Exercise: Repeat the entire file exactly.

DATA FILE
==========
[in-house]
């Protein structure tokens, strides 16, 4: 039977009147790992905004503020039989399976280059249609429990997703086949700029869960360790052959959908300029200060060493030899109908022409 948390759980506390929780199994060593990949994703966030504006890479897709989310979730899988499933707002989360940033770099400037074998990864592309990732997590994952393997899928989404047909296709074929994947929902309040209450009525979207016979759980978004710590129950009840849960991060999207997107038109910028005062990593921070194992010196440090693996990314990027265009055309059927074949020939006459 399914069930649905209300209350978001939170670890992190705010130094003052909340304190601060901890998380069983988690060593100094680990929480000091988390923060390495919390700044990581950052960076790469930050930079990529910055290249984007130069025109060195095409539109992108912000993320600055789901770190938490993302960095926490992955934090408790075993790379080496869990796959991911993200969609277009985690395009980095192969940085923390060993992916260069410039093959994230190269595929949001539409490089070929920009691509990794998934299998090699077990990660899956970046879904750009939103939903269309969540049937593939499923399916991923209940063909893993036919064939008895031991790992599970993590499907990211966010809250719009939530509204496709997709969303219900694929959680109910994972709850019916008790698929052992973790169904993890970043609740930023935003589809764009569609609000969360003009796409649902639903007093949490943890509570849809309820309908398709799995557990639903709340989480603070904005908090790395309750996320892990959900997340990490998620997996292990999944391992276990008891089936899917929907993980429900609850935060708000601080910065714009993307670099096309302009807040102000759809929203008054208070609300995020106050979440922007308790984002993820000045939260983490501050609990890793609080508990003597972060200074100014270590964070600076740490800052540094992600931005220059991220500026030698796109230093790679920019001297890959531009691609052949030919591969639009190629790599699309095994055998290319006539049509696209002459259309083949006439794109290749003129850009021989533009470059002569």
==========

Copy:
[in-house]
């Protein structure tokens, strides 16, 4: 039977009147790992905004503020039989399976280059249609429990997703086949700029869960360790052959959908300029200060060493030899109908022409 948390759980506390929780199994060593990949994703966030504006890479897709989310979730899988499933707002989360940033770099400037074998990864592309990732997590994952393997899928989404047909296709074929994947929902309040209450009525979207016979759980978004710590129950009840849960991060999207997107038109910028005062990593921070194992010196440090693996990314990027265009055309059927074949020939006459 399914069930649905209300209350978001939170670890992190705010130094003052909340304190601060901890998380069983988690060593100094680990929480000091988390923060390495919390700044990581950052960076790469930050930079990529910055290249984007130069025109060195095409539109992108912000993320600055789901770190938490993302960095926490992955934090408790075993790379080496869990796959991911993200969609277009985690395009980095192969940085923390060993992916260069410039093959994230190269595929949001539409490089070929920009691509990794998934299998090699077990990660899956970046879904750009939103939903269309969540049937593939499923399916991923209940063909893993036919064939008895031991790992599970993590499907990211966010809250719009939530509204496709997709969303219900694929959680109910994972709850019916008790698929052992973790169904993890970043609740930023935003589809764009569609609000969360003009796409649902639903007093949490943890509570849809309820309908398709799995557990639903709340989480603070904005908090790395309750996320892990959900997340990490998620997996292990999944391992276990008891089936899917929907993980429900609850935060708000601080910065714009993307670099096309302009807040102000759809929203008054208070609300995020106050979440922007308790984002993820000045939260983490501050609990890793609080508990003597972060200074100014270590964070600076740490800052540094992600931005220059991220500026030698796109230093790679920019001297890959531009691609052949030919591969639009190629790599699309095994055998290319006539049509696209002459259309083949006439794109290749003129850009021989533009470059002569």